Like many people, I’ve been getting pretty excited when I read studies about the potential for reshoring of manufacturing jobs back to the U.S. Many trends, such as technology changes, changing energy cost structures, and rising labor costs in China and elsewhere are all coming together to make America a more competitive location for manufacturing facilities. I don’t need to belabor the potential benefits of reshoring—more capital investment and, most importantly, a larger base of high quality jobs for working families. Unfortunately, preliminary results from a study by researchers at MIT’s Center for Transportation and Logistics suggest that the promised new jobs and investments have yet to materialize. The researchers, Jim Rice and Francesco Stefanelli, examined fifty recent announcements of large-scale reshoring projects and found that few of these announced projects were ever completed. In most cases, the announced project has not yet happened. In a few instances, the deal occurred but few new jobs actually ensued.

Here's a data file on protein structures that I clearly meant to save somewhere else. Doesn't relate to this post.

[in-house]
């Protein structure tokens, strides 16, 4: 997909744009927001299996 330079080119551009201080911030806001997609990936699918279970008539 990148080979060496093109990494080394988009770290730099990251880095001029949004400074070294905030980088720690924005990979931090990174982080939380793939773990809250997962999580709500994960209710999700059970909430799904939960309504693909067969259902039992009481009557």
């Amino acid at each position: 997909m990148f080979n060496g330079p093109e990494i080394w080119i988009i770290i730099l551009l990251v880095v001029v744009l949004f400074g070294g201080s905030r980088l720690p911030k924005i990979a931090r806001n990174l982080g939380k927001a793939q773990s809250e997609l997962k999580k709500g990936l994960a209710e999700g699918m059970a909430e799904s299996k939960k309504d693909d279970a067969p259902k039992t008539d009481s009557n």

It is possible that many of the announced deals will ultimately happen—delays in projects of this type are the norm. But, the findings do suggest that we should remain somewhat cautious in our hopes for reshoring—even when our hearts push us to do otherwise. The resurgence of U.S. manufacturing is not going to magically happen on its own. It’s going to take lots of hard work and a commitment to new investments, workforce training, and on building a more competitive and responsive business environment for manufacturers of all sizes.